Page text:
Healing comes in the awareness of our own failure to ever escape the past and its damage, and this is what Never Quite Free masterfully shows. On this Earth, the closest we may come to true freedom is this deep and difficult realization that our past makes us who we are and we have to learn to live with it and the way it has shaped us. The most cathartic song on the album by far, I can identify with Darnielle as he almost whispers the verses, and the second one especially hits home, “It’s okay to find the faith to saunter forward/There’s no fear of shadows spreading where you stand/And you’ll breathe easier just knowing the worst is all behind you/And the waves that tossed the raft all night have set you on dry land.” Now, maybe the worst isn’t behind me, but I know that the struggles and wounds of the past and present have shaped me and will continue to do so as long as I live. In order to move toward healing, we have to acknowledge our flawed and damaged state or we may forever remain entrapped by our pain and our suffering, not understanding that everyone has their own skeletons in their closets: we are no different.

All Eternals Deck is a challenging, but rewarding album. For those who want a straightforward message in their music, this is not the album for them, but for those who invest careful attention it will reveal a deeper message, spoken through metaphor and imagery. By wrestling with his past in an open and vulnerable way, Darnielle encourages us to take a second look at our own past and how we can find healing in our circumstances, a topic he frequently sings about. I can’t recommend this album enough.

Positive Hip Hop: Lupe Fiasco

March 31, 2011 § Leave a comment

When Lupe Fiasco dropped his  first record, Food and Liquor, he made a big impression upon mainstream hip hop. It wasn’t just the way he rapped, his smooth flow traipsing across chill, laid-back production, but what he had to say that really put his name on the map. Make no mistake about it, Lupe has skills and uses them abundantly at times, but he has carved out a niche for himself in the mainstream by commenting on real issues with a ferocious intensity that is balanced by his nerdy personality.

Often, if you aren’t expecting it, Lupe’s commentary on social and political issues comes out of nowhere. His first two singles from Food and Liquor, Kick, Push and I Gotcha, were breezy and uplifting, showing off Lupe’s love for skateboarding and video games and his propensity for story-telling. The third single, Daydreamin’, is a completely different story, a hard-hitting satirical look at the current state of hip-hop as opposed to the actuality of the streets. Lupe strikes this balance between light-hearted storytelling and songs dealing with political and social issues on all his albums, but probably manages to do it the best on his debut.

American Terrorist, a song from Food and Liquor, is one of Lupe’s most politically-charged songs as he suggests that perhaps the true “terrorists” are the Americans who keep getting richer and richer while ignoring the poverty around them. Continuing in this theme is Words I Never Said, from Lupe’s newest album Lasers, a song that calls out everyone as Lupe lampoons the news media, the school system and those not practicing their religion seriously. He raps in the first verse, “Your child’s future was the first to go with budget cuts/If you think that hurts, then wait here comes the uppercut/The school was garbage in the first place, that’s on the up and up/Keep you at the bottom but tease you with the uppercrust.” This is only the start of the many issues Lupe addresses in this fascinating, polemical song.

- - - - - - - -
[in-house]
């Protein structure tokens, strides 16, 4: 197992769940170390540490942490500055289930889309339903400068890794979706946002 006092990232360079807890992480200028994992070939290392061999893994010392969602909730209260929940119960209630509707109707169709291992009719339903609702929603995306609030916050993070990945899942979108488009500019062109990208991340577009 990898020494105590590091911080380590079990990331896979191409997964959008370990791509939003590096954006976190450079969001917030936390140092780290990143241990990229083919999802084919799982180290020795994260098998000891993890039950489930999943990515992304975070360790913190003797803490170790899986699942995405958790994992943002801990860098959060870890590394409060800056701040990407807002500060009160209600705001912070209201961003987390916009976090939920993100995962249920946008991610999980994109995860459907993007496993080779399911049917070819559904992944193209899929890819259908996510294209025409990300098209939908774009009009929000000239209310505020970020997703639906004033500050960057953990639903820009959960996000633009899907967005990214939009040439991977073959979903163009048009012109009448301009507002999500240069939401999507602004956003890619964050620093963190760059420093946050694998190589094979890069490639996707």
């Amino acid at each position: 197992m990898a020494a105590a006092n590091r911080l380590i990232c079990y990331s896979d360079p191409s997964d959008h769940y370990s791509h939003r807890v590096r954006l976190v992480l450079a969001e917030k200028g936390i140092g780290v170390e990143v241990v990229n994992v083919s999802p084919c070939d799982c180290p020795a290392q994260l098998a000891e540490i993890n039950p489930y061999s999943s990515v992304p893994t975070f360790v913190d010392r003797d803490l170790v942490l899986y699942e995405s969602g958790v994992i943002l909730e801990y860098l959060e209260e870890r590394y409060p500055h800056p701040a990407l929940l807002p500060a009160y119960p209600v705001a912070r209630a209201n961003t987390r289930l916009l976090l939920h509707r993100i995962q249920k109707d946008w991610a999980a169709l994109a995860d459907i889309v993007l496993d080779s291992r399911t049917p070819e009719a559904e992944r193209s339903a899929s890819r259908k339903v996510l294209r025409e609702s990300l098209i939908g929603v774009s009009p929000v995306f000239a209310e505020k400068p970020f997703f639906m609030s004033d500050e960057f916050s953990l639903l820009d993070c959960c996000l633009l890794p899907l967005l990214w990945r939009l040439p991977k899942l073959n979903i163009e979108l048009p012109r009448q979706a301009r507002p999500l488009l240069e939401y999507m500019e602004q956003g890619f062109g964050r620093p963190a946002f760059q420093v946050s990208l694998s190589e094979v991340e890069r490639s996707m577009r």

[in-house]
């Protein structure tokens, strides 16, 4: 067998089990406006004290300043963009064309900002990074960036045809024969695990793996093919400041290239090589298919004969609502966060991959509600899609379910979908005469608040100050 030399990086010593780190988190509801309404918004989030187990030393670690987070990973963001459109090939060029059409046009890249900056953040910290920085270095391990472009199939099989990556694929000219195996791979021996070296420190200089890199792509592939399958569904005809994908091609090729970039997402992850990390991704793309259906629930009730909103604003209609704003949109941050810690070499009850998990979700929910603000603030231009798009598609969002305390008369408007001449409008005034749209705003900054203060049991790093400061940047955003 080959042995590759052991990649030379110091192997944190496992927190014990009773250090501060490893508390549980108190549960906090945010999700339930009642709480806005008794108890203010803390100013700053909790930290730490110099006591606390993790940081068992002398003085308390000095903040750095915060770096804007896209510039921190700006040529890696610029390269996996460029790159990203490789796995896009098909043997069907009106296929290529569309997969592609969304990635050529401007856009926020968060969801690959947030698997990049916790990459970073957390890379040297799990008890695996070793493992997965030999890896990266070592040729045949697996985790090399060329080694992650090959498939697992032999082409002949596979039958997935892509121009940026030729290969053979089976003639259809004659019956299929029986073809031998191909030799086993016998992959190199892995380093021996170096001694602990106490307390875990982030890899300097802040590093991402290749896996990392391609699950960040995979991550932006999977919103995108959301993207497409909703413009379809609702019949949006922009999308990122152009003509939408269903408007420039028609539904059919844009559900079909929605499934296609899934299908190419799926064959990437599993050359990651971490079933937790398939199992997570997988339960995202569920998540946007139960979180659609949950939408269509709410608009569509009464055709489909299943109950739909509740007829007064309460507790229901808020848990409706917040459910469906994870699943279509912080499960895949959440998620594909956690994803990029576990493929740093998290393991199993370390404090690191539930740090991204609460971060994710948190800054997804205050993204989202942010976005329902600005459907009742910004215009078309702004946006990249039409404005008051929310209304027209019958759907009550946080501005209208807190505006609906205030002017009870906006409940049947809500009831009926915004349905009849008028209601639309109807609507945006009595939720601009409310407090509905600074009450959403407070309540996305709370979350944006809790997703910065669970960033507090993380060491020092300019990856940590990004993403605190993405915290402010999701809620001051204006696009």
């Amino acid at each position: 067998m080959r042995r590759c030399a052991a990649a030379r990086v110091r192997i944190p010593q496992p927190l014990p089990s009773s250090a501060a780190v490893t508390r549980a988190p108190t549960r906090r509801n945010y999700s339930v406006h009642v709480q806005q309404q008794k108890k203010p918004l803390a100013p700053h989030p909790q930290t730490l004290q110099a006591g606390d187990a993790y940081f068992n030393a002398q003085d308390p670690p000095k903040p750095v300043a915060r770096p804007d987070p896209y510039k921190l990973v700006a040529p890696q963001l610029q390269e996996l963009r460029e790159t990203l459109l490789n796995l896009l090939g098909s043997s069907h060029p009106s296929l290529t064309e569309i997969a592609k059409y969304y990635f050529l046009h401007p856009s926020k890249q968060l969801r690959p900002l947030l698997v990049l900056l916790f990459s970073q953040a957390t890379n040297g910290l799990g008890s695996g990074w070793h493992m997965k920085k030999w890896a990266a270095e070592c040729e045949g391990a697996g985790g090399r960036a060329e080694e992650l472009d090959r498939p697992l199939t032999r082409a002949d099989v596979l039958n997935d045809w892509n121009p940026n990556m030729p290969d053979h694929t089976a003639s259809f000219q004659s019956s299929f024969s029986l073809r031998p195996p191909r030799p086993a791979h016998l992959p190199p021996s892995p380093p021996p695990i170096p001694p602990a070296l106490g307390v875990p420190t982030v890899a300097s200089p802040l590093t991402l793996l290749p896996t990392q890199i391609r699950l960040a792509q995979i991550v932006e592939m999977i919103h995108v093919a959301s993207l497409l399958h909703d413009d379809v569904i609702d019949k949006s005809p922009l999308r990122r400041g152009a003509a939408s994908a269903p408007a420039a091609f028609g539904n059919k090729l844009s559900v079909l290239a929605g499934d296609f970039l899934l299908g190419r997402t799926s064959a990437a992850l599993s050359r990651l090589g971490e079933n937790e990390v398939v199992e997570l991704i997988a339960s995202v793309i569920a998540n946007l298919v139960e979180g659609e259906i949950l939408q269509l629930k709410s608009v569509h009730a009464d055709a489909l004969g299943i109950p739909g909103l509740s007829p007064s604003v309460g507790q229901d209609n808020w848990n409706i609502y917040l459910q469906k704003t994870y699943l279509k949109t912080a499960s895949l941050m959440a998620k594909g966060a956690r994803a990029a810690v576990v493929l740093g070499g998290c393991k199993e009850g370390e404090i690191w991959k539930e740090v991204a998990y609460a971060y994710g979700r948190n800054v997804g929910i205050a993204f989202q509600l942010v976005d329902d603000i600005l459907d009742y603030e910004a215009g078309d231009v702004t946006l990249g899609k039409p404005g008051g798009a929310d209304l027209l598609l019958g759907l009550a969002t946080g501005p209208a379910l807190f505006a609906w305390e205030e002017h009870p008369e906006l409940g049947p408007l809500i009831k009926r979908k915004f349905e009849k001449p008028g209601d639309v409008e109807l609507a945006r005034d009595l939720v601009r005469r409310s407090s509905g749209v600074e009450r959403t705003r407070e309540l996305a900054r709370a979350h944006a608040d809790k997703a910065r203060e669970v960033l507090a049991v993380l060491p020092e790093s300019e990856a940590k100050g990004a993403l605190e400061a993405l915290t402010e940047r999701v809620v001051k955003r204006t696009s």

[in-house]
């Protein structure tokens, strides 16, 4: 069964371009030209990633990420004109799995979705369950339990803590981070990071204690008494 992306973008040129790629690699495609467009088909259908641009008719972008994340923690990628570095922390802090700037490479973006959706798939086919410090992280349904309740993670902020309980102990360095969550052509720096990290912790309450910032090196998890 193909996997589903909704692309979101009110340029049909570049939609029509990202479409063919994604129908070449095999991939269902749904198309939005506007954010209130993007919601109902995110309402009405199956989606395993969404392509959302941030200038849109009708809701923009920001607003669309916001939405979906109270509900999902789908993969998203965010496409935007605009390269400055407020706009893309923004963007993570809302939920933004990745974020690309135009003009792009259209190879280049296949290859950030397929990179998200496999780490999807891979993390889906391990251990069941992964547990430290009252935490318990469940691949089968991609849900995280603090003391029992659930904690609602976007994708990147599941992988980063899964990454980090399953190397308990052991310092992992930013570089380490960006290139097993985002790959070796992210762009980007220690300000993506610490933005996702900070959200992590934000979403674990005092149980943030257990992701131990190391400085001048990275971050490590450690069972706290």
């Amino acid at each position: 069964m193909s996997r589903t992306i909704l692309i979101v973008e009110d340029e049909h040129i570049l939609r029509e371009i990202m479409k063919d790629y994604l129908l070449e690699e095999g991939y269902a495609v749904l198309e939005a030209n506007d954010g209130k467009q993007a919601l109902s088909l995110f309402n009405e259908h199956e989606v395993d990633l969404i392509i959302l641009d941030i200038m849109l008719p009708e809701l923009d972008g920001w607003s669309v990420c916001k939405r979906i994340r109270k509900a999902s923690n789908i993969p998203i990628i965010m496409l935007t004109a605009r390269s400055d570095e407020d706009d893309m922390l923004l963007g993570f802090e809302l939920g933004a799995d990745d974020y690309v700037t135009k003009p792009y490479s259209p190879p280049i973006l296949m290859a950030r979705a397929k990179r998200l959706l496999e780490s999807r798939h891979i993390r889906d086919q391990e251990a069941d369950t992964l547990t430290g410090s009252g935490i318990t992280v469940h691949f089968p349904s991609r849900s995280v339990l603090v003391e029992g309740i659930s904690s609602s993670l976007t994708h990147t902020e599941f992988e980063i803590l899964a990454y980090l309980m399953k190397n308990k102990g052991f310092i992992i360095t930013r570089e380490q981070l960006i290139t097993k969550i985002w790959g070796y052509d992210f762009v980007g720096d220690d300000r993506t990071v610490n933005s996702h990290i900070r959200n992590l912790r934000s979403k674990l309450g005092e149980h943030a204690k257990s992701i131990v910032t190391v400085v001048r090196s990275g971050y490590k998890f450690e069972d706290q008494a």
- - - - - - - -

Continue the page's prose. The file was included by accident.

While Lupe does often comment on political issues, that’s not all he focuses on. Being a committed Muslim, Lupe also spits about religion, doing so in a clever, thoughtful way. Also, like most conscious emcees, Lupe focuses on the state of the hip-hop scene, commenting on its shallowness and lack of deep conversation on important topics. Dumb It Down, from his second album The Cool, features Lupe spitting some rather complex verses, while a guest chorus encourages him to “dumb it down” because “he is going over other people’s heads.” I love satire, so this song is an absolute gem, as Lupe carries on what he began with Daydreamin’.

Another song off of The Cool which I find interesting is Little Weapon, a song that deals with children perpetuating violence from a variety of perspectives, drawing special attention to the plight of child soldiers in Africa. Some of the lyrics are particularly devastating: “Now here comes the march of the boy brigade…/The struggle’s little recruits/Cute, smile-less, heartless, violent/Childhood destroyed, devoid of all childish ways/Can’t write they own names/Or read the words thats on they own graves.” The lyrics help create a picture that hopefully creates awareness of the many horrible abuses of human life that were and still are occurring in Africa.

Lupe Fiasco is a complex rapper, going from up-beat positive songs like one of his new singles The Show Goes On to emotionally taxing, contemplative tunes like Hip Hop Just Saved My Life. In this way there is a little bit of everything in his music, a recipe that makes for a great all-around artist. A mainstream artist with independent tendencies in his music and socially conscious lyrics, Lupe Fiasco stands out as an impressive emcee who I hope continues to make music for a long time.

Positive Hip Hop: Shad

March 8, 2011 § Leave a comment